A SLEEPY driver crashed into Sleep Experts mattress store in Dallas, Texas. The female driver she fell asleep on the way home.
She was not hurt.
IF you saw a giant chicken crossing the road, would you pull over to let it cross safely? What about if the huge chicken was clearly not a chicken but a man dressed as one? Police in Lake Elsinore, California, dressed as a huge pecking bird to see if drivers yielded for pedestrians.
And – get this – drivers didn’t stop. Some sped up.
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Cyclist ticketed for not riding in bike lane makes video of himself crashing into things in bike lanes
THE cyclist ticketed for not riding in bike lane has made this video of him crashing into things in bike lanes:
LORRY drivers get a hard time don’t they? People unfairly chide them, when they’re just trying to do their job, like those nice men on Convoy or Smokey and the Bandit.
And so, to a news story about a lorry driver was caught brushing his teeth while driving his long, flammable death machine. And also to a car driver was pulled over for shaving with a razor and a water bottle, during a police crackdown.
IF you saw a 7-foot-tall gingerbread man crossing the road ahead of you would you stop? Or would you put your foot down?
Police in Moreno Valley, California, thought it a test of a driver’s care on the road to dress up one of their own as a huge gingerbread man. The report says he was “invisible to most of the 13 motorists who were cited in a 50-minute span during a Riverside County Sheriff’s Department pedestrian decoy operation”.
WE Buy Any Car do not buy any car:
CAR spinning clubs from as far afield as Mpumalanga, Limpopo and Pretoria came to pay their respects t the funeral of Bongani Makhubo, 40, of Soshanguve, Tshwane, who died after a short illness.
After the funeral at Soshanguve Cemetery, the drivers had a wheel spinning competition, revving their engines and spinning their cars in circles, spectators cheered.
At some point a young woman took off her knickers and began dancing in the middle of the spinning cars.
A John Lelaka was unimpressed:
“People are allowed to celebrate but not in a way that disturbs other people’s peace.”
This is what car spinning looks like. It is not yet an Olympic sport:
BRITISH racing driver Darren Shepsman offers his post-impact summary on racing his MX5 at Yorkshire’s Croft Circuit:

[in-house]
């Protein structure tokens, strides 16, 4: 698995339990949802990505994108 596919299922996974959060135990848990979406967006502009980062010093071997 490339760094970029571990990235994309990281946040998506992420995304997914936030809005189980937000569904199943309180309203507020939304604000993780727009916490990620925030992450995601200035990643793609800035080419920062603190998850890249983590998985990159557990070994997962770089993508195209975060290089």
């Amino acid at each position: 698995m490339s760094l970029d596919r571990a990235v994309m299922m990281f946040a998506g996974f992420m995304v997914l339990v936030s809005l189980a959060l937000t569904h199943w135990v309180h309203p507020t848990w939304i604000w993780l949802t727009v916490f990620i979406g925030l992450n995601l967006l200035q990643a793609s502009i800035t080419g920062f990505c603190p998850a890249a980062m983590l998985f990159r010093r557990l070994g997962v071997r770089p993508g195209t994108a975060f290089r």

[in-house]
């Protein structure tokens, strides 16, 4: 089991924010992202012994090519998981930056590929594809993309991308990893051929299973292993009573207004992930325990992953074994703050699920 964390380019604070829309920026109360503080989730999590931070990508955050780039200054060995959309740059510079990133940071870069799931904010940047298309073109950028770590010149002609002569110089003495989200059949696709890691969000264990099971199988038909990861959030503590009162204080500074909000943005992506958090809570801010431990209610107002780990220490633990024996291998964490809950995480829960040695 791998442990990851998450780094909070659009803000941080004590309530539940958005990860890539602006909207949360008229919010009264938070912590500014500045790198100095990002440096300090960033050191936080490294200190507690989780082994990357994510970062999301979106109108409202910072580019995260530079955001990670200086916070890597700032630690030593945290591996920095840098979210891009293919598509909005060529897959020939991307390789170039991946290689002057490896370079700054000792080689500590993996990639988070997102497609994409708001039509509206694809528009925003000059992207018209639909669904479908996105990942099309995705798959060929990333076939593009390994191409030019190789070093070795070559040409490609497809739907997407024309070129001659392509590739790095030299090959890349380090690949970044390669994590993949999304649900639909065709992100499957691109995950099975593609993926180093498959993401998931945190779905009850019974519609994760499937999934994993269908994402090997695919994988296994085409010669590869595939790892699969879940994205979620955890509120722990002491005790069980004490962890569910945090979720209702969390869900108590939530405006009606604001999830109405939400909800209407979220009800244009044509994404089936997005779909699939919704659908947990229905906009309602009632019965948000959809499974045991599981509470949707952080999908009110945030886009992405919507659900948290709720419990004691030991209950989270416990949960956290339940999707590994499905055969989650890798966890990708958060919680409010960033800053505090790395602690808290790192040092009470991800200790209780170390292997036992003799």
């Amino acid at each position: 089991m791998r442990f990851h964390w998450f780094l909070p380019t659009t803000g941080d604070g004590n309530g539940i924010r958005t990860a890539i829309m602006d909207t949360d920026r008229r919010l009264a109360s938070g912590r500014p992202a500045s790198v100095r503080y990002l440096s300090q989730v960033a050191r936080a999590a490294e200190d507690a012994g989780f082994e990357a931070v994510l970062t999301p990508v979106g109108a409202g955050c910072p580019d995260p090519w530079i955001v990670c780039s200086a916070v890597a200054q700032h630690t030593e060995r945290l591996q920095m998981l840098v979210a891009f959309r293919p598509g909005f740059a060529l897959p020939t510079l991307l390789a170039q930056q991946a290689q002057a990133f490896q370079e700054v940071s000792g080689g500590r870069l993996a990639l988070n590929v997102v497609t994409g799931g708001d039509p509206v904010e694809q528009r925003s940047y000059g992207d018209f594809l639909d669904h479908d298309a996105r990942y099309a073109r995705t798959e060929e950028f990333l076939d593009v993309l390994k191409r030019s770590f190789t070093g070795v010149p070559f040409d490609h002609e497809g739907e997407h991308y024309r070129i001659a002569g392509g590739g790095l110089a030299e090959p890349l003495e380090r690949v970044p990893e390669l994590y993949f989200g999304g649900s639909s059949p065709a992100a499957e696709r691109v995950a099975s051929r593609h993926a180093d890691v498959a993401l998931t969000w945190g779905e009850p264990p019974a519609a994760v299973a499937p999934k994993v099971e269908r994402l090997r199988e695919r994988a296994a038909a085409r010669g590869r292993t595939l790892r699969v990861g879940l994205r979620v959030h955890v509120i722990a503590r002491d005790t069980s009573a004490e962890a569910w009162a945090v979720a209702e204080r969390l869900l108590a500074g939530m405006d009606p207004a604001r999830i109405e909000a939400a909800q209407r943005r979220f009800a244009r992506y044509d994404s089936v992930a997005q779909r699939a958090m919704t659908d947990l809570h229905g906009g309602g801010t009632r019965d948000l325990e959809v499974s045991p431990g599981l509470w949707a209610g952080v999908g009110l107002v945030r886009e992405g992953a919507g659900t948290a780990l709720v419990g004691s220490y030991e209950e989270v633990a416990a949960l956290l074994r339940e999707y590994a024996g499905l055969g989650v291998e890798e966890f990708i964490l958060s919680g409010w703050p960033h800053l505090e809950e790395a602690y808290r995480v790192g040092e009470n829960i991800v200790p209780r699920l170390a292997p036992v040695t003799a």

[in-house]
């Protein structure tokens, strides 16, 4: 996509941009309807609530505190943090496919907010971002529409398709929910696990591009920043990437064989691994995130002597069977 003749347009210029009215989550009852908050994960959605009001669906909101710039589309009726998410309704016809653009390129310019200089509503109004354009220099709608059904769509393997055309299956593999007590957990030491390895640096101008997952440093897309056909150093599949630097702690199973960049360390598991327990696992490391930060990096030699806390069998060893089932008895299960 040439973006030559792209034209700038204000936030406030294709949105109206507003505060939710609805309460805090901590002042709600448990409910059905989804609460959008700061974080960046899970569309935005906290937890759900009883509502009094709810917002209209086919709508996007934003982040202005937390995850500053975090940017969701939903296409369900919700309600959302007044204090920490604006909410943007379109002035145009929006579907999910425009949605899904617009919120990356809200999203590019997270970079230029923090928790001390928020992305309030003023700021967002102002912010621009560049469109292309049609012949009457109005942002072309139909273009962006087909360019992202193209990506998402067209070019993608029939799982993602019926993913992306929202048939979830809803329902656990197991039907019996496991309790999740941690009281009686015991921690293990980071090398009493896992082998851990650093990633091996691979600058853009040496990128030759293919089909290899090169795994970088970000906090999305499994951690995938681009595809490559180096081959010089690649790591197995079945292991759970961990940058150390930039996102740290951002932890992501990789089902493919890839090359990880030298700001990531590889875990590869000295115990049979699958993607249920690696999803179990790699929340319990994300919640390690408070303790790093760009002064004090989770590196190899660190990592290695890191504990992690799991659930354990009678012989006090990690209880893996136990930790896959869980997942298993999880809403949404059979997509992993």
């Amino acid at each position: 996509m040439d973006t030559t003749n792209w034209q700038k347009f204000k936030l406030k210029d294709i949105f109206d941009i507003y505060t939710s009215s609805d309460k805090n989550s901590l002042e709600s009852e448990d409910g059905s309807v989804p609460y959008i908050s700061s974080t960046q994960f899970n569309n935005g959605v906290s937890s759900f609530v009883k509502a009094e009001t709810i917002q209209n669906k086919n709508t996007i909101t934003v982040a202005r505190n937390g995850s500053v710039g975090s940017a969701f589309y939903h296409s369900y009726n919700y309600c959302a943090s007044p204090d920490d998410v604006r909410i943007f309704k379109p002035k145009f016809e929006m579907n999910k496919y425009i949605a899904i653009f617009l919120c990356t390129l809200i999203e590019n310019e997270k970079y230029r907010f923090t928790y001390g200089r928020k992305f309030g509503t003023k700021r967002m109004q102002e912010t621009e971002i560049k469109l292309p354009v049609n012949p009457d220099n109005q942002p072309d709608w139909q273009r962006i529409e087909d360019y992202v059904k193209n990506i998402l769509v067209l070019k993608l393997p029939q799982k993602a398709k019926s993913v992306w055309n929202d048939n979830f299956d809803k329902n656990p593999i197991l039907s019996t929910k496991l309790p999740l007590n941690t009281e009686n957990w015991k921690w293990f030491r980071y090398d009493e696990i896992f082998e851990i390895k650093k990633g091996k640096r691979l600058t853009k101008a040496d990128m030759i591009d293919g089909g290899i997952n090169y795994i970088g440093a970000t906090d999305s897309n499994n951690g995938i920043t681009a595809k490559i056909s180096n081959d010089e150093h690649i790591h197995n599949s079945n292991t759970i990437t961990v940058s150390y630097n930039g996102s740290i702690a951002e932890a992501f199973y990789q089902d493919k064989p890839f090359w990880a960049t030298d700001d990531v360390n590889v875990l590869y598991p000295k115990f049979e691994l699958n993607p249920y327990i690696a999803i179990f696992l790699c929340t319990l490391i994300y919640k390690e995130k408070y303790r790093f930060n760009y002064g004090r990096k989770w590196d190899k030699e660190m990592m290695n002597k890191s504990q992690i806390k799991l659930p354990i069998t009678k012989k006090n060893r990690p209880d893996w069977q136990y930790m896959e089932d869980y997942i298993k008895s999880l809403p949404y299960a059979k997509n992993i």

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FLASHBACK to 1896: Henry Ford is seen on the Quadricycle, the first automobile he ever built in Dearborn, Mich.
On June 4, 1896 in a tiny workshop behind his home on 58 Bagley Street, Ford put the finishing touches on his pure ethanol-powered motor car. After more than two years of experimentation, Ford, at the age of 32, had completed his first experimental automobile. He dubbed his creation the “Quadricycle,” so named because it ran on four bicycle tires, and/or because of the means through which the engine drove the back wheels. The success of the little vehicle led to the founding of the Henry Ford Company and then later the Ford Motor Company in 1903.
The two cylinder engine could produce 4 horsepower.The Quadricycle was driven by a chain. The transmission had only two gears (first for 10 mph (16 km/h), 2nd for 20 mph (32 km/h)) but Ford could not shift into second gear due to lack of torque and did not have a reverse gear. The tiller-steered machine had wire wheels and a 3 US gal fuel tank under the seat. Ford test drove it on June 4, 1896, after various test drives, achieving a top speed of 20 mph (32 km/h).
Over 100 years later, the speed limit in Dearborn is 35mph. Progress…
FLASHBACK to the Peel P50:
…a three-wheeled microcar originally manufactured from 1962 to 1965 by the Peel Engineering Company on the Isle of Man. Until 2009 it held the record for the smallest automobile to go into production. It has no reverse gear, but a handle at the rear allows the very lightweight car to be physically maneuvered when required.
Designed as a city car, it was advertised as capable of seating “one adult and a shopping bag.” The vehicle’s only door was on its left side, and equipment included a single windscreen wiper and only one headlight – Wikipedia
OR, in this case, platinum and other valuable metals:
One of the country’s biggest street cleaning firms has announced it is to “mine” the sweepings it collects from roads and pavements, in search of gold and other precious metals.
Veolia Environmental Services believes it can find at least £1 million worth of materials like platinum, palladium and rhodium from the muck swept up from Britain’s streets each year.